Crater to be focal point of Cork art installation
A HANDFUL of guests are set to experience the lighting up of a unique artist-developed crater set in grounds of a west Cork estate next week.
The restored crater is the focal point of the Irish Sky Garden at Liss Ard estate in Skibbereen, originally developed in the early 1990s at a cost of £400,000.
Designed by American artist James Turrell, the crater is an oval-shaped installation that measures 25m at its longest point and dips to almost 13m from the rim to its lowest depth.
A series of strategic lights placed at points along a tunnel entrance to the crater and within the cavity will be lit for the public for the first time in 10 years next week.
The redevelopment works form part of a restoration of the Irish Sky Garden within the estate, a 200-acre lakeside country mansion with a colourful history.
“The artist originally designed the crater to be lit, but 10 years ago during older restoration works the connection to the cables was cut,” said Liss Ard estate manager Arthur Little.
The man-made hollow is accessed via a dark concrete tunnel flanked by Liscannor stone, featuring a white marble stone that reflects the light from the rim of the crater during the day.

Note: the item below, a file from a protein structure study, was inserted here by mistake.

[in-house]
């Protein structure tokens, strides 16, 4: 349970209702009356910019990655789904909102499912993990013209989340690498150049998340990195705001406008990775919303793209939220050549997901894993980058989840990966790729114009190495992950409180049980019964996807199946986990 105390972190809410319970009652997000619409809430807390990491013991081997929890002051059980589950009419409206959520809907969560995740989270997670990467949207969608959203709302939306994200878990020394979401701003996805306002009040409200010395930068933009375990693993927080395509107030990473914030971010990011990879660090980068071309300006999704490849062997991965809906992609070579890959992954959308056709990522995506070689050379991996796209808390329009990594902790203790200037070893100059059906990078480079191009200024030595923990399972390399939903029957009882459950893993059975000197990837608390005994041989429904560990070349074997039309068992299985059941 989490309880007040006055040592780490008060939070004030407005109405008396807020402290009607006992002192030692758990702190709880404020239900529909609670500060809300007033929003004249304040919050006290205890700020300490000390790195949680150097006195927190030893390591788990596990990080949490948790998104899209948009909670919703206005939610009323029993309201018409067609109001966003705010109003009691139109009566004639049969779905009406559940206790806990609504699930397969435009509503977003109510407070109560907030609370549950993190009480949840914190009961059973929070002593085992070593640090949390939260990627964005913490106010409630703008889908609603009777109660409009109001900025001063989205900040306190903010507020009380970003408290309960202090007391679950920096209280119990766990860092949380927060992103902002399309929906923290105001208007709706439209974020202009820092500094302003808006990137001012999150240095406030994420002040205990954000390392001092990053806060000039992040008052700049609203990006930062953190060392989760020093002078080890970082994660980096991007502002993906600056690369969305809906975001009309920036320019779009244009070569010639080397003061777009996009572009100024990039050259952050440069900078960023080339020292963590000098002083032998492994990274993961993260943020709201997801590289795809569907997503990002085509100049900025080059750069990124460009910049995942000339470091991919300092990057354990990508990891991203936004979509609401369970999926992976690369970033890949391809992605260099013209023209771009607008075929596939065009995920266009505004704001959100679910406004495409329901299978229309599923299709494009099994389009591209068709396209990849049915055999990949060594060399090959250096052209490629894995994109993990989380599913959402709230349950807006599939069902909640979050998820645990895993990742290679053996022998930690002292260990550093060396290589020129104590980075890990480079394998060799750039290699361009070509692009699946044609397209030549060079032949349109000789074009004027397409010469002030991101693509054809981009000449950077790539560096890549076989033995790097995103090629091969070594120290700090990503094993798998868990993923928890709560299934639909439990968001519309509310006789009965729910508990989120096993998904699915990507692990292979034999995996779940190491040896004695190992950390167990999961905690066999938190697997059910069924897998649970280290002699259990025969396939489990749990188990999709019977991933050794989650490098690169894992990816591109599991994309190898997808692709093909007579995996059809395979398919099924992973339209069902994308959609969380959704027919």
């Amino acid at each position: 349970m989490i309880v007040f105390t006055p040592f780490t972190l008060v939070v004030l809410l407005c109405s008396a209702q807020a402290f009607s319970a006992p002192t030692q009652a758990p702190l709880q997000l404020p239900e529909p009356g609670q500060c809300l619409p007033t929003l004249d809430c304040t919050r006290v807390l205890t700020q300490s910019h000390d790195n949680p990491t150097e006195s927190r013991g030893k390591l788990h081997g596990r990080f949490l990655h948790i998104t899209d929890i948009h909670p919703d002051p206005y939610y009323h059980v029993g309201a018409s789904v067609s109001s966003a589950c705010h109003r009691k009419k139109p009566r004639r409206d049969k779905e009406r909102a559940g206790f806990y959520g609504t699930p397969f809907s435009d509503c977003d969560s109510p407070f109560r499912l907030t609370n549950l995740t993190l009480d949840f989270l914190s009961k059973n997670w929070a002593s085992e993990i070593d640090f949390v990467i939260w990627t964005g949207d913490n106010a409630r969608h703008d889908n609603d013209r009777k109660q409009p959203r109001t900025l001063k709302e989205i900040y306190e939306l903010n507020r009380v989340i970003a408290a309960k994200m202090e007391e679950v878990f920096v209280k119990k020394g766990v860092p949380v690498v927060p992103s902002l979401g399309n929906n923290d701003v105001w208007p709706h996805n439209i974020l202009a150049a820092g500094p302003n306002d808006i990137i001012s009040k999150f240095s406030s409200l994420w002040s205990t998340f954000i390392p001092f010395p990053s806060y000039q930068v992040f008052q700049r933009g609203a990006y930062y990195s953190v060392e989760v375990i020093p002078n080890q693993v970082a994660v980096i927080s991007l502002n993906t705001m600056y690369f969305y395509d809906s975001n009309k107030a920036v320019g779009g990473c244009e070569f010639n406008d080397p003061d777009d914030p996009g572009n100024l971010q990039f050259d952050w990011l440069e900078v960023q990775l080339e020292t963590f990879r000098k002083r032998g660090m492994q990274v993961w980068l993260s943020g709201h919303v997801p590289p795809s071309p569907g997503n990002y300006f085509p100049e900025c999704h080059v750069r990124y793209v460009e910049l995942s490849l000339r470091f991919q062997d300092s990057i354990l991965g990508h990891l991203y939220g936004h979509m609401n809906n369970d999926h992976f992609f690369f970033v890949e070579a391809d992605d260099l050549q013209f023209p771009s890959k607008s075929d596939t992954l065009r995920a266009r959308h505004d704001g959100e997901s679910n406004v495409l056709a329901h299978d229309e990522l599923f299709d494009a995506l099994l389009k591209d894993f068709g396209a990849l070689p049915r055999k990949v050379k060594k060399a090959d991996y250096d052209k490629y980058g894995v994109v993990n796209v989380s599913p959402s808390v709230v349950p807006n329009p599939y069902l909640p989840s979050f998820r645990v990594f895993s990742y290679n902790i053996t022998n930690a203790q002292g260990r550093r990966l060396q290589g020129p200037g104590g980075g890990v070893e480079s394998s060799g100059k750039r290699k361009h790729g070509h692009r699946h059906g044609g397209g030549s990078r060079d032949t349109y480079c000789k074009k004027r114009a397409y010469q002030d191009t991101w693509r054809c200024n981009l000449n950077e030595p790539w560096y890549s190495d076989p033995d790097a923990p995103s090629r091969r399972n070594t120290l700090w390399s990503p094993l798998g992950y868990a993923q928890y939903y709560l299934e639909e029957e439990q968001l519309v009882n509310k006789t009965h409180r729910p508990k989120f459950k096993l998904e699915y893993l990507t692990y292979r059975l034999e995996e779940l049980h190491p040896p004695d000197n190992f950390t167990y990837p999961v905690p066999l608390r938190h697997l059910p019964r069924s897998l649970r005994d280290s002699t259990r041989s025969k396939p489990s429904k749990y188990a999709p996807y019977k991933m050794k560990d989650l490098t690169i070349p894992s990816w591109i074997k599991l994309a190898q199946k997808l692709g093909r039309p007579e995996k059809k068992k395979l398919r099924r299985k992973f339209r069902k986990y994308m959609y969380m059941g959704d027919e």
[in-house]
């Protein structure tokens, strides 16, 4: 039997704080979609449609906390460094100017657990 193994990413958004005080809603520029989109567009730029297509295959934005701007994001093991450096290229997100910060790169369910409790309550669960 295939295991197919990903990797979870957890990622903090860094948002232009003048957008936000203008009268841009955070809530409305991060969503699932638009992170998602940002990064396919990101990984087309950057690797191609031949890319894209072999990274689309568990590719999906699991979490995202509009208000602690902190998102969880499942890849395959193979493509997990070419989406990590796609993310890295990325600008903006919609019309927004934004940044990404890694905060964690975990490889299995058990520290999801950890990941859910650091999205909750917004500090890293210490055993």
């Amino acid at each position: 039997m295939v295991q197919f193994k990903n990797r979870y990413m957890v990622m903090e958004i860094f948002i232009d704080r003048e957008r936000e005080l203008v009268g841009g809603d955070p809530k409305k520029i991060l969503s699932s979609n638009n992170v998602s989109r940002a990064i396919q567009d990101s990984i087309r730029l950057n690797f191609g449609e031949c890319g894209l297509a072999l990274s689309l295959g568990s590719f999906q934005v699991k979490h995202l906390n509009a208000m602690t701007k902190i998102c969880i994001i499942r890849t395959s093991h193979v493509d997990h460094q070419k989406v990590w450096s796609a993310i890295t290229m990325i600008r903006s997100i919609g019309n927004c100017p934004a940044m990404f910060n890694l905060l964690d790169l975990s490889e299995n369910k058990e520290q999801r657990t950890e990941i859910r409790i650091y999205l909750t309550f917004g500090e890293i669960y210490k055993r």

The design is based on a birthing scenario, where visitors walk through the dark tunnel into the light.
“It’s about rebirth and optimism, its experiential and it nurtures the desire to walk towards the light [into the crater]. It evokes powerful reactions in people,” Mr Little said.
At night, an artificial light in the marble guides visitors to the entrance, where a series of steps lead to the crater itself.
“There are so many different elements to this as an art installation and when you introduce light to it on a dark night it changes the whole experience,” Mr Little said.